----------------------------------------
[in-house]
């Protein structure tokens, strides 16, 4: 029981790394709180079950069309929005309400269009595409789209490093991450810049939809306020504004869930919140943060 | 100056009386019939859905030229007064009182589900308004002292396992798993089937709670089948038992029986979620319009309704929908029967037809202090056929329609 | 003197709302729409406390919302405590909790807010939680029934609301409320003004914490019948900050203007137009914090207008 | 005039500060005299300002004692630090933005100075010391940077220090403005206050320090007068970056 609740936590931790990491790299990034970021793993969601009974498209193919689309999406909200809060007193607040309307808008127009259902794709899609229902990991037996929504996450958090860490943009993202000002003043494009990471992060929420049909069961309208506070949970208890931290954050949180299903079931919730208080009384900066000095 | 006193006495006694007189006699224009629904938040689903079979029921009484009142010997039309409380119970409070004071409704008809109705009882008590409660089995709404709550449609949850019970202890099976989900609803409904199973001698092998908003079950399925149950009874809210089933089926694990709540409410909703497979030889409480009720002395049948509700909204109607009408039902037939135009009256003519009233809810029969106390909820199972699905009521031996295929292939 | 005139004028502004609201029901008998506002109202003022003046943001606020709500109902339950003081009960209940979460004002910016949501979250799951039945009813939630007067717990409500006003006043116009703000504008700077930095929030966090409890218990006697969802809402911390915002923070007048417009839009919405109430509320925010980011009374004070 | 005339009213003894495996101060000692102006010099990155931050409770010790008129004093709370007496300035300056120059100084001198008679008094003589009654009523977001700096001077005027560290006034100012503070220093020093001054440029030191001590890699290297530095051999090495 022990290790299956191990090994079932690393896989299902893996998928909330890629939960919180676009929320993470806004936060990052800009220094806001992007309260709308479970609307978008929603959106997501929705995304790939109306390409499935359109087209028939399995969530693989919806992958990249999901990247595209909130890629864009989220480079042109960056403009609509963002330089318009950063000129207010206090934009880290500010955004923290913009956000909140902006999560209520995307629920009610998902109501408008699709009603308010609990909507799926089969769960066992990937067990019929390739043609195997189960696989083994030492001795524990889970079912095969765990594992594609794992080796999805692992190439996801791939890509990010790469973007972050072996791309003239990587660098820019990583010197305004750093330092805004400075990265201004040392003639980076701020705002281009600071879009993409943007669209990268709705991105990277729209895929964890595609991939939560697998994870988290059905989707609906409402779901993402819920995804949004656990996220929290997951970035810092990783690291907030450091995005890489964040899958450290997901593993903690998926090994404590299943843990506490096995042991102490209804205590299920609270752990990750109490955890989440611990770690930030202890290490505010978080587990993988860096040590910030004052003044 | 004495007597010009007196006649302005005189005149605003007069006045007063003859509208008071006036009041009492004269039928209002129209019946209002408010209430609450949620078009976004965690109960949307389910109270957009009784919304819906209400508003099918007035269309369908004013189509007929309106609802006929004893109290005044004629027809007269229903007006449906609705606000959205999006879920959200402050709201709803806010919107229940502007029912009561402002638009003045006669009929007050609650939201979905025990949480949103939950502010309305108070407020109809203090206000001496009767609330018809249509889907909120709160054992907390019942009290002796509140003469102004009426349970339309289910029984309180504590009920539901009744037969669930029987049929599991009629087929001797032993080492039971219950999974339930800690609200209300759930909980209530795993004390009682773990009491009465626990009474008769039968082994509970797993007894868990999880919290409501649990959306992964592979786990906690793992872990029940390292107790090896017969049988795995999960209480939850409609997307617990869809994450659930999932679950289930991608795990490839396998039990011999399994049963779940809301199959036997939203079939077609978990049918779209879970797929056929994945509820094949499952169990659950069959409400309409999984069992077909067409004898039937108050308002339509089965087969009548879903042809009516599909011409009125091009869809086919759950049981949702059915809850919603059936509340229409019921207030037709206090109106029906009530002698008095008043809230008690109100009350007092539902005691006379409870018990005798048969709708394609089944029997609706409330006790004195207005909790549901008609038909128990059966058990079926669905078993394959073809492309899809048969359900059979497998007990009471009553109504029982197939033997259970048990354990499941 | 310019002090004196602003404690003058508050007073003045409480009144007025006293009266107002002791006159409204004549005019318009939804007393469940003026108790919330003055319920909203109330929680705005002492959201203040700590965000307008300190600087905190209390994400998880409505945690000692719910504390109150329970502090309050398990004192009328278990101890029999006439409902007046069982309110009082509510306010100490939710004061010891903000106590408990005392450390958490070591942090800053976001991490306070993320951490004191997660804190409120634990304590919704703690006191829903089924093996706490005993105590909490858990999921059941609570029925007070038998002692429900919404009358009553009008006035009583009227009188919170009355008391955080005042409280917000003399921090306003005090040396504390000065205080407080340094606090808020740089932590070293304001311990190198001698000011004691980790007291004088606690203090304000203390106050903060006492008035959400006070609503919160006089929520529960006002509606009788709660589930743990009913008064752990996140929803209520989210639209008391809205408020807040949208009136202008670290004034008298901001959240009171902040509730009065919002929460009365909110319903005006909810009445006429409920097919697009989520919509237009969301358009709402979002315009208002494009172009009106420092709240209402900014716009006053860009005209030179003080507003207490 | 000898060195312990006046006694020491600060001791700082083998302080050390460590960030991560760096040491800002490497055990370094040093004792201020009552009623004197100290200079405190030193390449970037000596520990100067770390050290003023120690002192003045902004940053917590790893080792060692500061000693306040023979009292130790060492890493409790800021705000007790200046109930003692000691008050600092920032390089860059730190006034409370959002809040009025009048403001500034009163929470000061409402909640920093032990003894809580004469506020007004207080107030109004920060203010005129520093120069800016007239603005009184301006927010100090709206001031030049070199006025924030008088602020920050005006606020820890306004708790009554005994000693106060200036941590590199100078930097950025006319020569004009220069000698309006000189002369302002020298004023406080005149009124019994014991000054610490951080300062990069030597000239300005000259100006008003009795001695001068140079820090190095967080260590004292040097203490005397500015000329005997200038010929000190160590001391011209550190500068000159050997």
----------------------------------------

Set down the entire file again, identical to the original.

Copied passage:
[in-house]
């Protein structure tokens, strides 16, 4: 029981790394709180079950069309929005309400269009595409789209490093991450810049939809306020504004869930919140943060 | 100056009386019939859905030229007064009182589900308004002292396992798993089937709670089948038992029986979620319009309704929908029967037809202090056929329609 | 003197709302729409406390919302405590909790807010939680029934609301409320003004914490019948900050203007137009914090207008 | 005039500060005299300002004692630090933005100075010391940077220090403005206050320090007068970056 609740936590931790990491790299990034970021793993969601009974498209193919689309999406909200809060007193607040309307808008127009259902794709899609229902990991037996929504996450958090860490943009993202000002003043494009990471992060929420049909069961309208506070949970208890931290954050949180299903079931919730208080009384900066000095 | 006193006495006694007189006699224009629904938040689903079979029921009484009142010997039309409380119970409070004071409704008809109705009882008590409660089995709404709550449609949850019970202890099976989900609803409904199973001698092998908003079950399925149950009874809210089933089926694990709540409410909703497979030889409480009720002395049948509700909204109607009408039902037939135009009256003519009233809810029969106390909820199972699905009521031996295929292939 | 005139004028502004609201029901008998506002109202003022003046943001606020709500109902339950003081009960209940979460004002910016949501979250799951039945009813939630007067717990409500006003006043116009703000504008700077930095929030966090409890218990006697969802809402911390915002923070007048417009839009919405109430509320925010980011009374004070 | 005339009213003894495996101060000692102006010099990155931050409770010790008129004093709370007496300035300056120059100084001198008679008094003589009654009523977001700096001077005027560290006034100012503070220093020093001054440029030191001590890699290297530095051999090495 022990290790299956191990090994079932690393896989299902893996998928909330890629939960919180676009929320993470806004936060990052800009220094806001992007309260709308479970609307978008929603959106997501929705995304790939109306390409499935359109087209028939399995969530693989919806992958990249999901990247595209909130890629864009989220480079042109960056403009609509963002330089318009950063000129207010206090934009880290500010955004923290913009956000909140902006999560209520995307629920009610998902109501408008699709009603308010609990909507799926089969769960066992990937067990019929390739043609195997189960696989083994030492001795524990889970079912095969765990594992594609794992080796999805692992190439996801791939890509990010790469973007972050072996791309003239990587660098820019990583010197305004750093330092805004400075990265201004040392003639980076701020705002281009600071879009993409943007669209990268709705991105990277729209895929964890595609991939939560697998994870988290059905989707609906409402779901993402819920995804949004656990996220929290997951970035810092990783690291907030450091995005890489964040899958450290997901593993903690998926090994404590299943843990506490096995042991102490209804205590299920609270752990990750109490955890989440611990770690930030202890290490505010978080587990993988860096040590910030004052003044 | 004495007597010009007196006649302005005189005149605003007069006045007063003859509208008071006036009041009492004269039928209002129209019946209002408010209430609450949620078009976004965690109960949307389910109270957009009784919304819906209400508003099918007035269309369908004013189509007929309106609802006929004893109290005044004629027809007269229903007006449906609705606000959205999006879920959200402050709201709803806010919107229940502007029912009561402002638009003045006669009929007050609650939201979905025990949480949103939950502010309305108070407020109809203090206000001496009767609330018809249509889907909120709160054992907390019942009290002796509140003469102004009426349970339309289910029984309180504590009920539901009744037969669930029987049929599991009629087929001797032993080492039971219950999974339930800690609200209300759930909980209530795993004390009682773990009491009465626990009474008769039968082994509970797993007894868990999880919290409501649990959306992964592979786990906690793992872990029940390292107790090896017969049988795995999960209480939850409609997307617990869809994450659930999932679950289930991608795990490839396998039990011999399994049963779940809301199959036997939203079939077609978990049918779209879970797929056929994945509820094949499952169990659950069959409400309409999984069992077909067409004898039937108050308002339509089965087969009548879903042809009516599909011409009125091009869809086919759950049981949702059915809850919603059936509340229409019921207030037709206090109106029906009530002698008095008043809230008690109100009350007092539902005691006379409870018990005798048969709708394609089944029997609706409330006790004195207005909790549901008609038909128990059966058990079926669905078993394959073809492309899809048969359900059979497998007990009471009553109504029982197939033997259970048990354990499941 | 310019002090004196602003404690003058508050007073003045409480009144007025006293009266107002002791006159409204004549005019318009939804007393469940003026108790919330003055319920909203109330929680705005002492959201203040700590965000307008300190600087905190209390994400998880409505945690000692719910504390109150329970502090309050398990004192009328278990101890029999006439409902007046069982309110009082509510306010100490939710004061010891903000106590408990005392450390958490070591942090800053976001991490306070993320951490004191997660804190409120634990304590919704703690006191829903089924093996706490005993105590909490858990999921059941609570029925007070038998002692429900919404009358009553009008006035009583009227009188919170009355008391955080005042409280917000003399921090306003005090040396504390000065205080407080340094606090808020740089932590070293304001311990190198001698000011004691980790007291004088606690203090304000203390106050903060006492008035959400006070609503919160006089929520529960006002509606009788709660589930743990009913008064752990996140929803209520989210639209008391809205408020807040949208009136202008670290004034008298901001959240009171902040509730009065919002929460009365909110319903005006909810009445006429409920097919697009989520919509237009969301358009709402979002315009208002494009172009009106420092709240209402900014716009006053860009005209030179003080507003207490 | 000898060195312990006046006694020491600060001791700082083998302080050390460590960030991560760096040491800002490497055990370094040093004792201020009552009623004197100290200079405190030193390449970037000596520990100067770390050290003023120690002192003045902004940053917590790893080792060692500061000693306040023979009292130790060492890493409790800021705000007790200046109930003692000691008050600092920032390089860059730190006034409370959002809040009025009048403001500034009163929470000061409402909640920093032990003894809580004469506020007004207080107030109004920060203010005129520093120069800016007239603005009184301006927010100090709206001031030049070199006025924030008088602020920050005006606020820890306004708790009554005994000693106060200036941590590199100078930097950025006319020569004009220069000698309006000189002369302002020298004023406080005149009124019994014991000054610490951080300062990069030597000239300005000259100006008003009795001695001068140079820090190095967080260590004292040097203490005397500015000329005997200038010929000190160590001391011209550190500068000159050997």